(above) The boys at dinner (PC) (Below) Ward & Toby's Power Meter Measuring Watts & The haunted hotel that Dr. Dave stayed at --I think I got a ghost in the picture(PC)

We arrive in plenty of time for the planned 6:30 start.  Inside is coffee, bananas, bagels and other food--grab some extra for the Ione rest stop we'll skip.  Already nice outside but ride starts downhill so Mr. Cold Wuzz takes a vest--which I'd get rid of for good at mile 5.  Wonderful, no arm warmers needed, and can ride with mesh gloves.   Knee has been a little sore when I crashed two weeks ago and open scrapes still open--so I am a little worried about that, so besides the permanent ace bandage on my bad right knee I have some bandages under minimal wrap on my left.  The knee tightness has been the only damper on my unbound enthusiasm leading up to this ride.  We see Sacto Doug I who became a Doubles Triple Crown Rookie with me in 2005--the day before he thought he might ride with us, but changed his mind as work has gotten in the way of training, and set out with some other friends to do the 100 mile course.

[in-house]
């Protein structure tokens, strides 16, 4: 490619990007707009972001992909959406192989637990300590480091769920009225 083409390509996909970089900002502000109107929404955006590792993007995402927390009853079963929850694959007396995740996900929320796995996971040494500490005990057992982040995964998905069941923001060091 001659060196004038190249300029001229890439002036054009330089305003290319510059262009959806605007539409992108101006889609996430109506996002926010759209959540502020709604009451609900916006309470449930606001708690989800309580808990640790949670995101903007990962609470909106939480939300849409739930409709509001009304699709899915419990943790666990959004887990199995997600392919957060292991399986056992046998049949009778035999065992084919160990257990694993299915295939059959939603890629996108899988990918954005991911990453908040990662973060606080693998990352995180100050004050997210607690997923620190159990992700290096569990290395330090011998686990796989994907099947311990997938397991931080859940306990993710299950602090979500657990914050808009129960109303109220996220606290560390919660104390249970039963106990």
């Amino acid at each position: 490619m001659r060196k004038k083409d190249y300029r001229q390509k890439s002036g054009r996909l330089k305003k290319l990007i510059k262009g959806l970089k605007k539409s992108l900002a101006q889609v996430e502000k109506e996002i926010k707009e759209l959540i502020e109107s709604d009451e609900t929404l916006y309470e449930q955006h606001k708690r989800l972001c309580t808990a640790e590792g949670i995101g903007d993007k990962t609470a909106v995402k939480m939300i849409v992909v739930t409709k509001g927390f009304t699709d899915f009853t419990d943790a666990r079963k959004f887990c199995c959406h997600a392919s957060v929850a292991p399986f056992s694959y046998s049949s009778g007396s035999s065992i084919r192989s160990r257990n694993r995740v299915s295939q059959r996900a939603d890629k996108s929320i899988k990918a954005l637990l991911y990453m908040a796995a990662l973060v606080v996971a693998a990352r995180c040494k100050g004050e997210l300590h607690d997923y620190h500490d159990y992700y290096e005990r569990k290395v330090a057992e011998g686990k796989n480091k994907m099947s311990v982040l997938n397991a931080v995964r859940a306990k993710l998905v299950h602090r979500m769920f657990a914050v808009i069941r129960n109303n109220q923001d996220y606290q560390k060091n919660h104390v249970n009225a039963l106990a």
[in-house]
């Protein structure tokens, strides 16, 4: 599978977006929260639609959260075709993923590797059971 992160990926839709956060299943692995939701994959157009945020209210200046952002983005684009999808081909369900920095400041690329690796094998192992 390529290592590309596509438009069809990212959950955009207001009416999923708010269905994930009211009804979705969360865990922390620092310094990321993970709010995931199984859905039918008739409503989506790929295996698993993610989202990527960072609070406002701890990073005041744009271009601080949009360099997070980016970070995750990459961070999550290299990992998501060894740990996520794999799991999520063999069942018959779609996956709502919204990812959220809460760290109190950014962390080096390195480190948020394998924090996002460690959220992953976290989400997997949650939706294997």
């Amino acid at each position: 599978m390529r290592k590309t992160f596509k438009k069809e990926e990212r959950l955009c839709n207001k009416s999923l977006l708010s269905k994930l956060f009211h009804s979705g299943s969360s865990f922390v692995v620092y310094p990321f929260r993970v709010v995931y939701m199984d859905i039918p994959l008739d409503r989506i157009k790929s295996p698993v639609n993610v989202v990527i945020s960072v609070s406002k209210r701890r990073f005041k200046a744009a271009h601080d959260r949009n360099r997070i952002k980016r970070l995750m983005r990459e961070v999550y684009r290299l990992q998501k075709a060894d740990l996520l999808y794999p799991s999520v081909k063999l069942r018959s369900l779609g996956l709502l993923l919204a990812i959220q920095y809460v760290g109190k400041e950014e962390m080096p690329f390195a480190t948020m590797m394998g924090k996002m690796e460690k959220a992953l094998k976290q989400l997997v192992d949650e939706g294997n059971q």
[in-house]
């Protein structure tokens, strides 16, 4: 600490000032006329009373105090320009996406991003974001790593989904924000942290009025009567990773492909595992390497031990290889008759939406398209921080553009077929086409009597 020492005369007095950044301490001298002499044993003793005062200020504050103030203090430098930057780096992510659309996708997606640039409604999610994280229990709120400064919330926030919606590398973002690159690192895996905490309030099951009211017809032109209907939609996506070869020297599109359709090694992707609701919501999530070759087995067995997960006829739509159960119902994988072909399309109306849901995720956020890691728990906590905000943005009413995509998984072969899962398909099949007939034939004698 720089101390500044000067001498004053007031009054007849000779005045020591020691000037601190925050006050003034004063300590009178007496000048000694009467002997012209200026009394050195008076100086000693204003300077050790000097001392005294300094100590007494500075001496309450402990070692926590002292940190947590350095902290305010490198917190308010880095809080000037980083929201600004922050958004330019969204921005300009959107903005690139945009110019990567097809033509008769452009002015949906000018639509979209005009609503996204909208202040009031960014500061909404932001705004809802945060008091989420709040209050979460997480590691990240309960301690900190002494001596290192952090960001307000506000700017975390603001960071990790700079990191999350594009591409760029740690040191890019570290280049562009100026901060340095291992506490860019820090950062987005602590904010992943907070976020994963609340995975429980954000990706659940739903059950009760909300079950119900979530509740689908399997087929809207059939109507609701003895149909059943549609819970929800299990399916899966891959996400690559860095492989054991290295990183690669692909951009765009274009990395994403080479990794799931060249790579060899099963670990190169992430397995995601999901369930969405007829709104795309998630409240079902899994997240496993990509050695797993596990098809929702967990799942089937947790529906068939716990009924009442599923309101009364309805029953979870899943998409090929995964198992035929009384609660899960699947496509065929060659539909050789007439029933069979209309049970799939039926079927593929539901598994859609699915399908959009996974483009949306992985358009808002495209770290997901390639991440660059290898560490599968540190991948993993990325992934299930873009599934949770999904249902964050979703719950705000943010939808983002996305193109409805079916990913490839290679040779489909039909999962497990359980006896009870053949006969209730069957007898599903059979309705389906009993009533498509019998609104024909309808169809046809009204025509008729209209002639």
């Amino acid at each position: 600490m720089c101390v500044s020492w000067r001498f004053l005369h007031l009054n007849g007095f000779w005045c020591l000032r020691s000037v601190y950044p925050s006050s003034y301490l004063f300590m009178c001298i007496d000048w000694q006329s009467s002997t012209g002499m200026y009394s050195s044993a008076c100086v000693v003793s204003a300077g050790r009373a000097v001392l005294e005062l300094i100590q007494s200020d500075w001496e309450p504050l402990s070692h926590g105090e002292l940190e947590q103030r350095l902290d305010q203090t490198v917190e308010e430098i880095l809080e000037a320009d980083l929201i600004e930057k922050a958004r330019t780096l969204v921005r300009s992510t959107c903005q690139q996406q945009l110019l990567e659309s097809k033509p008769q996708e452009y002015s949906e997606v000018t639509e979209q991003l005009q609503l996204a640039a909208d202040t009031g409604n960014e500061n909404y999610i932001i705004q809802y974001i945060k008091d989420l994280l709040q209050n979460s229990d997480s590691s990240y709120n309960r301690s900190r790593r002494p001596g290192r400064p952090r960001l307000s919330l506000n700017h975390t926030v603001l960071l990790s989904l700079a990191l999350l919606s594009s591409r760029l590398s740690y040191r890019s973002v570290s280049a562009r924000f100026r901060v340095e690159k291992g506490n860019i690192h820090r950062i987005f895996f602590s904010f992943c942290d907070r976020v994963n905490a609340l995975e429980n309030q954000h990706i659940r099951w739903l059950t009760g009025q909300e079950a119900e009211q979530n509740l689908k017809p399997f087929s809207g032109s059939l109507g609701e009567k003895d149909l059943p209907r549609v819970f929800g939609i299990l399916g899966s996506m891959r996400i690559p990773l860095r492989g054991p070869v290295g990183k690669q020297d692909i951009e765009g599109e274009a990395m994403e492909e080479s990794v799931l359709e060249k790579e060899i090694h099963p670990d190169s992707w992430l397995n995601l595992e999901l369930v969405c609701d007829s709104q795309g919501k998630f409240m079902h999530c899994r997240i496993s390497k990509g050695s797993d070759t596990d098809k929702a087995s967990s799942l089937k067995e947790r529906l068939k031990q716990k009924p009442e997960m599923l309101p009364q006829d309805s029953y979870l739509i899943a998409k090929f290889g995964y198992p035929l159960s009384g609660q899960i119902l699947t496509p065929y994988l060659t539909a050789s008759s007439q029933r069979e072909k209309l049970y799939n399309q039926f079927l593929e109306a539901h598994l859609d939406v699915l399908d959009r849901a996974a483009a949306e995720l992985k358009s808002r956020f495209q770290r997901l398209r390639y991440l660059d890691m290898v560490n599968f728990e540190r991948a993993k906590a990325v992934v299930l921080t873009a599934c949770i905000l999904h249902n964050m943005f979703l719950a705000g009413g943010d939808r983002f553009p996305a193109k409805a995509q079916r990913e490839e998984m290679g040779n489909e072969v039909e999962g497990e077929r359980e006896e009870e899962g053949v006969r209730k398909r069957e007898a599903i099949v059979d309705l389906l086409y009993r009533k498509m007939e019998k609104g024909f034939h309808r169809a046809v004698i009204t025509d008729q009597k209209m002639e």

Plymouth to Ione
The first 20 miles starts off downhill, flattens out, leads into some baby rollers and some minimal serious rollers--serious rollers are ones you can't use your momentum to fly over and have to do some work to crest.   These are my favorite.  Then the road flattens out as you ride through the edge of Ione to the first rest stop.